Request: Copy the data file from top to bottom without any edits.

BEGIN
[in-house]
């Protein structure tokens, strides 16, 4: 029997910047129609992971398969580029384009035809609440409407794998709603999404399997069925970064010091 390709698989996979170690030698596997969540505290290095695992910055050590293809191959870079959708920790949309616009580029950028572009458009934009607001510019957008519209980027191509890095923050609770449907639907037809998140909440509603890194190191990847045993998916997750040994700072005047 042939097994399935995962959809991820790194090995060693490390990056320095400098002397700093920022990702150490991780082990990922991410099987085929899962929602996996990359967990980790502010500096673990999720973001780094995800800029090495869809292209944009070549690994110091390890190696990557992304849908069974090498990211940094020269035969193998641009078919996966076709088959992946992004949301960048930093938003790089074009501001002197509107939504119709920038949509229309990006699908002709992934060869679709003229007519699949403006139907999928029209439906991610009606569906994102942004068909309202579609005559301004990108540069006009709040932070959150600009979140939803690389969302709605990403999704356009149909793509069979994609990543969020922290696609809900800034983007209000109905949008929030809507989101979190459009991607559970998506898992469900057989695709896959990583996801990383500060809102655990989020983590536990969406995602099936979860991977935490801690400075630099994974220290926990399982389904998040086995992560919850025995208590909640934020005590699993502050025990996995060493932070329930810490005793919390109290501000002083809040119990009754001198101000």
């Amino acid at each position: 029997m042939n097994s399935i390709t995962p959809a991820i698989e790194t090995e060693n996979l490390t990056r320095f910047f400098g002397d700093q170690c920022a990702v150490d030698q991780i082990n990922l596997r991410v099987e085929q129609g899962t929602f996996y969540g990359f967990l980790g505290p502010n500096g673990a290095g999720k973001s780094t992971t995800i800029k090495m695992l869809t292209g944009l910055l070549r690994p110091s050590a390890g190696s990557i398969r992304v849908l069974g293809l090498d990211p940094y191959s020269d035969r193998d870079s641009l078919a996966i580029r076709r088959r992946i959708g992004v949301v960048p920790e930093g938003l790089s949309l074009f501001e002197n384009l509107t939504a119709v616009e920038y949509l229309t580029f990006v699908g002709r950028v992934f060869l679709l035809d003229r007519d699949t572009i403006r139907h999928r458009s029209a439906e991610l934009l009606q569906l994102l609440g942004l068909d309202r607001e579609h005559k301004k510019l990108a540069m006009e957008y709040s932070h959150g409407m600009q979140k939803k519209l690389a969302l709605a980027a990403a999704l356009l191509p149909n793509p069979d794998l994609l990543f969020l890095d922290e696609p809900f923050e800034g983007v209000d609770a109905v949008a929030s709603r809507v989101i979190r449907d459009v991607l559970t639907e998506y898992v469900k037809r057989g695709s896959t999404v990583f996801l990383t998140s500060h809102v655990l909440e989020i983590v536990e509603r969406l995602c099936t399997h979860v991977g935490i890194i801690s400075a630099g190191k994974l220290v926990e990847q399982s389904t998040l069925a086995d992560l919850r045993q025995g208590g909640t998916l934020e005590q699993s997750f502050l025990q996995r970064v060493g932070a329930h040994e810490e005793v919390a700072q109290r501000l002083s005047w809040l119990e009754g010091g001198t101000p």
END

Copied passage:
[in-house]
């Protein structure tokens, strides 16, 4: 029997910047129609992971398969580029384009035809609440409407794998709603999404399997069925970064010091 390709698989996979170690030698596997969540505290290095695992910055050590293809191959870079959708920790949309616009580029950028572009458009934009607001510019957008519209980027191509890095923050609770449907639907037809998140909440509603890194190191990847045993998916997750040994700072005047 042939097994399935995962959809991820790194090995060693490390990056320095400098002397700093920022990702150490991780082990990922991410099987085929899962929602996996990359967990980790502010500096673990999720973001780094995800800029090495869809292209944009070549690994110091390890190696990557992304849908069974090498990211940094020269035969193998641009078919996966076709088959992946992004949301960048930093938003790089074009501001002197509107939504119709920038949509229309990006699908002709992934060869679709003229007519699949403006139907999928029209439906991610009606569906994102942004068909309202579609005559301004990108540069006009709040932070959150600009979140939803690389969302709605990403999704356009149909793509069979994609990543969020922290696609809900800034983007209000109905949008929030809507989101979190459009991607559970998506898992469900057989695709896959990583996801990383500060809102655990989020983590536990969406995602099936979860991977935490801690400075630099994974220290926990399982389904998040086995992560919850025995208590909640934020005590699993502050025990996995060493932070329930810490005793919390109290501000002083809040119990009754001198101000």
């Amino acid at each position: 029997m042939n097994s399935i390709t995962p959809a991820i698989e790194t090995e060693n996979l490390t990056r320095f910047f400098g002397d700093q170690c920022a990702v150490d030698q991780i082990n990922l596997r991410v099987e085929q129609g899962t929602f996996y969540g990359f967990l980790g505290p502010n500096g673990a290095g999720k973001s780094t992971t995800i800029k090495m695992l869809t292209g944009l910055l070549r690994p110091s050590a390890g190696s990557i398969r992304v849908l069974g293809l090498d990211p940094y191959s020269d035969r193998d870079s641009l078919a996966i580029r076709r088959r992946i959708g992004v949301v960048p920790e930093g938003l790089s949309l074009f501001e002197n384009l509107t939504a119709v616009e920038y949509l229309t580029f990006v699908g002709r950028v992934f060869l679709l035809d003229r007519d699949t572009i403006r139907h999928r458009s029209a439906e991610l934009l009606q569906l994102l609440g942004l068909d309202r607001e579609h005559k301004k510019l990108a540069m006009e957008y709040s932070h959150g409407m600009q979140k939803k519209l690389a969302l709605a980027a990403a999704l356009l191509p149909n793509p069979d794998l994609l990543f969020l890095d922290e696609p809900f923050e800034g983007v209000d609770a109905v949008a929030s709603r809507v989101i979190r449907d459009v991607l559970t639907e998506y898992v469900k037809r057989g695709s896959t999404v990583f996801l990383t998140s500060h809102v655990l909440e989020i983590v536990e509603r969406l995602c099936t399997h979860v991977g935490i890194i801690s400075a630099g190191k994974l220290v926990e990847q399982s389904t998040l069925a086995d992560l919850r045993q025995g208590g909640t998916l934020e005590q699993s997750f502050l025990q996995r970064v060493g932070a329930h040994e810490e005793v919390a700072q109290r501000l002083s005047w809040l119990e009754g010091g001198t101000p």